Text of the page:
Photography at MalaMala – a guest blog and images from Max Waugh

African Wild Dogs at MalaMala
Once again photographer Max Waugh, a photographic tour guide and previous MalaMala Photographer of the Year winner, has been kind enough to share his experience of the MalaMala wildlife with us. This time Max has put together a collection of images he took during a sighting of a pack of African Wild Dogs.
Though my clients were understandably overwhelmed by the fantastic leopard, lion and elephant encounters we enjoyed at MalaMala, my personal highlight came when we encountered a pack of African wild dogs.  I’d only seen this species once before during a brief sighting in Kruger, and two years ago I had just missed a dog pack denning at MalaMala. So I was eager for another viewing.
The call came in that the dogs had been found on the southern end of the property. Because they travel quickly and over long distances, wild dog sightings are often fleeting, so we raced southward. When we arrived on the scene, the pack was strewn about, napping near the road.
The five adults were lounging in the grass, but their nine pups were sprawled out right in the middle of the road.

There wasn’t much activity to speak of during the first twenty minutes or so.  Occasionally a lone pup would get up and walk around for a bit, but inevitably they flopped back down again.

Despite the lack of action, our ranger Dean told us to be patient.  Eventually, he predicted, the adults would rouse themselves for an afternoon hunt.  And when that happened, he assured us things would get a bit crazy.  After a few more minutes, our patience paid off.

Dean told us to expect the adults to get themselves “pumped up” for the hunt by joining together in a frenzied social gathering.  Soon they were sniffing, licking, biting and tackling each other.

The pups sprang to their feet and lined up, waiting for their turn to join the melee.

Finally, the adults turned their attention to the youngsters.  The air was filled with sounds of high-pitched squeaking as the pups followed and played with the adults.

At times, the adults would tackle and bite the pups in a show of dominance.  It was pretty rough play, and a couple of the pups sported bloody wounds under their throats.  Sometimes, the pups would try to assert dominance over each other.

What fun it was to seeing such a rare animal (about 6% of the total population in the greater Kruger area!) engage in this unique social behavior.  It didn’t hurt that those pups were pretty darn cute as well.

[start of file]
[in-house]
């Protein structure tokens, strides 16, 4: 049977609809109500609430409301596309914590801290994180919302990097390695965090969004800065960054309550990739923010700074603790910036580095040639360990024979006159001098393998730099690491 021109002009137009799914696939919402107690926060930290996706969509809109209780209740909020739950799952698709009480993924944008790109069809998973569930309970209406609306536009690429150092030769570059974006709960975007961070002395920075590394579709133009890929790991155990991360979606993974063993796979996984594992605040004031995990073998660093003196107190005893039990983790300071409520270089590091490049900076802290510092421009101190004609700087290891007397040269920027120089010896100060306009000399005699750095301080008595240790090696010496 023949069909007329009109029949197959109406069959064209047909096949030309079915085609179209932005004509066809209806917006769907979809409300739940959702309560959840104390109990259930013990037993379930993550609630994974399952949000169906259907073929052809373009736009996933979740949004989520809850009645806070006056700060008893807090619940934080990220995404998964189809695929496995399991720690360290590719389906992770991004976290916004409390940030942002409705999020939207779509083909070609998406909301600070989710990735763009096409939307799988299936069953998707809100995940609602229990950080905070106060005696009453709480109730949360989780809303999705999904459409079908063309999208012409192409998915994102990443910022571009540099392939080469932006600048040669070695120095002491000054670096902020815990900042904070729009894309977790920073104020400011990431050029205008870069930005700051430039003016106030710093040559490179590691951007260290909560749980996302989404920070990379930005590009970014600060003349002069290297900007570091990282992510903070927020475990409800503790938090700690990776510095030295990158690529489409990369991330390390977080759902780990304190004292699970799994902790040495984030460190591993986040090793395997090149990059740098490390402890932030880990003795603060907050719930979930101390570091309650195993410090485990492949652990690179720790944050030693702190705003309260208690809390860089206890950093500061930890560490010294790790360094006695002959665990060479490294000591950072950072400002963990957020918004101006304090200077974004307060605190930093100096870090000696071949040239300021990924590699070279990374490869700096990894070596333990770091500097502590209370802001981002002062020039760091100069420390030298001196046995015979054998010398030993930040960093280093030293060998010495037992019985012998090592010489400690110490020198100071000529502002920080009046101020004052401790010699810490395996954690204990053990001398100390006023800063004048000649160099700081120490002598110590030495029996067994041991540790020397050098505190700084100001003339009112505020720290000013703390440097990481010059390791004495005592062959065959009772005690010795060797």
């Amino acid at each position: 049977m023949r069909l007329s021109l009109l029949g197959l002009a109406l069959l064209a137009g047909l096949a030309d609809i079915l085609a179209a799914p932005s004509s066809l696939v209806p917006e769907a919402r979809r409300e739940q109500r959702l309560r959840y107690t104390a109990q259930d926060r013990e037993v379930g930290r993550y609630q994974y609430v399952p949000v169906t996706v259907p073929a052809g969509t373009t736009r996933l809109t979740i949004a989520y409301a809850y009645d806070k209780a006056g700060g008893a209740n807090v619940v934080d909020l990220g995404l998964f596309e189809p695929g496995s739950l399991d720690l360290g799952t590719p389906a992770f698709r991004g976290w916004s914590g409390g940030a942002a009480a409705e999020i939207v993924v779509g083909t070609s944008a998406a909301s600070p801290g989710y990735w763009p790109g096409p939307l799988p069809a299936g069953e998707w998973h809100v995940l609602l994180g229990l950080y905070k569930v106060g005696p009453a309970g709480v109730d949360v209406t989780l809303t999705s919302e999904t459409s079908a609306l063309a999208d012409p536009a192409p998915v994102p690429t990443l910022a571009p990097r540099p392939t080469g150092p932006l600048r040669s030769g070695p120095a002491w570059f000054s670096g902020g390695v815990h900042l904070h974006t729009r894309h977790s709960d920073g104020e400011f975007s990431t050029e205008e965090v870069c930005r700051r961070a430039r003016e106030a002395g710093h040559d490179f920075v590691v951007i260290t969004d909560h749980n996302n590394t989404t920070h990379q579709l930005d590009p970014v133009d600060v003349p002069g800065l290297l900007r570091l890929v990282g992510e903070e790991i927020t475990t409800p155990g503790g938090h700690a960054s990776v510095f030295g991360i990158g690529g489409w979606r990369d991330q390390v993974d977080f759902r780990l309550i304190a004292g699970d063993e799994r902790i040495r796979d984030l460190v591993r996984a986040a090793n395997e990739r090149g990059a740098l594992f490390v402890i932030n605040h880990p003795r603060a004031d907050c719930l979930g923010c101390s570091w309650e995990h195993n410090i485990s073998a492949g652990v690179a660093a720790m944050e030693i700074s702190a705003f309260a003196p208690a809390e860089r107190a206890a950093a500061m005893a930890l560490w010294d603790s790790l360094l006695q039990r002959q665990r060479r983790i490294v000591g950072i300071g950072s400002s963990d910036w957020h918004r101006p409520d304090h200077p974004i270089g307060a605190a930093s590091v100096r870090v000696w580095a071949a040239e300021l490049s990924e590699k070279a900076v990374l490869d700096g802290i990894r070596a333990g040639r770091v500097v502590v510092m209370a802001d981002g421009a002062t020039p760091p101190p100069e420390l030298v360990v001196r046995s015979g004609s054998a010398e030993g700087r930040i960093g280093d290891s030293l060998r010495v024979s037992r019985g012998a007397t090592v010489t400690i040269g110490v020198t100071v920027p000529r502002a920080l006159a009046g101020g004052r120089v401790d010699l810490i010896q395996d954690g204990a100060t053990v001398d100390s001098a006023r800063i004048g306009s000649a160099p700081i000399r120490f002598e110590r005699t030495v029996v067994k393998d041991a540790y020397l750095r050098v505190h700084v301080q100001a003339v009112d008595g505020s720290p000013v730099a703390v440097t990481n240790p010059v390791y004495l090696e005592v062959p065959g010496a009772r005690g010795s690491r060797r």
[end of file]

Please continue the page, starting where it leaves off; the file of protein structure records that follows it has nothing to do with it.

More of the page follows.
African Wild Dogs at MalaMala

When we arrived on the scene, the pack was strewn about, napping near the road.

African Wild Dogs at MalaMala

The five adults were lounging in the grass, but their nine pups were sprawled out right in the middle of the road.

African Wild Dogs at MalaMala

There wasn't much activity to speak of during the first twenty minutes or so. Occasionally a lone pup would get up and walk around for a bit, but inevitably they flopped back down again.

African Wild Dogs at MalaMala

Despite the lack of action, our ranger Dean told us to be patient. Eventually, he predicted, the adults would rouse themselves for an afternoon hunt. And when that happened, he assured us things would get a bit crazy. After a few more minutes, our patience paid off.

African Wild Dogs at MalaMala

Dean told us to expect the adults to get themselves "pumped up" for the hunt by joining together in a frenzied social gathering. Soon they were sniffing, licking, biting and tackling each other.

African Wild Dogs at MalaMala

The pups sprang to their feet and lined up, waiting for their turn to join the melee.

African Wild Dogs at MalaMala

Finally, the adults turned their attention to the youngsters. The air was filled with sounds of high-pitched squeaking as the pups followed and played with the adults.

African WIld Dogs at MalaMala

At times, the adults would tackle and bite the pups in a show of dominance. It was pretty rough play, and a couple of the pups sported bloody wounds under their throats. Sometimes, the pups would try to assert dominance over each other.

African Wild Dogs at MalaMala

What fun it was to seeing such a rare animal (about 6% of the total population in the greater Kruger area!) engage in this unique social behavior. It didn't hurt that those pups were pretty darn cute as well.


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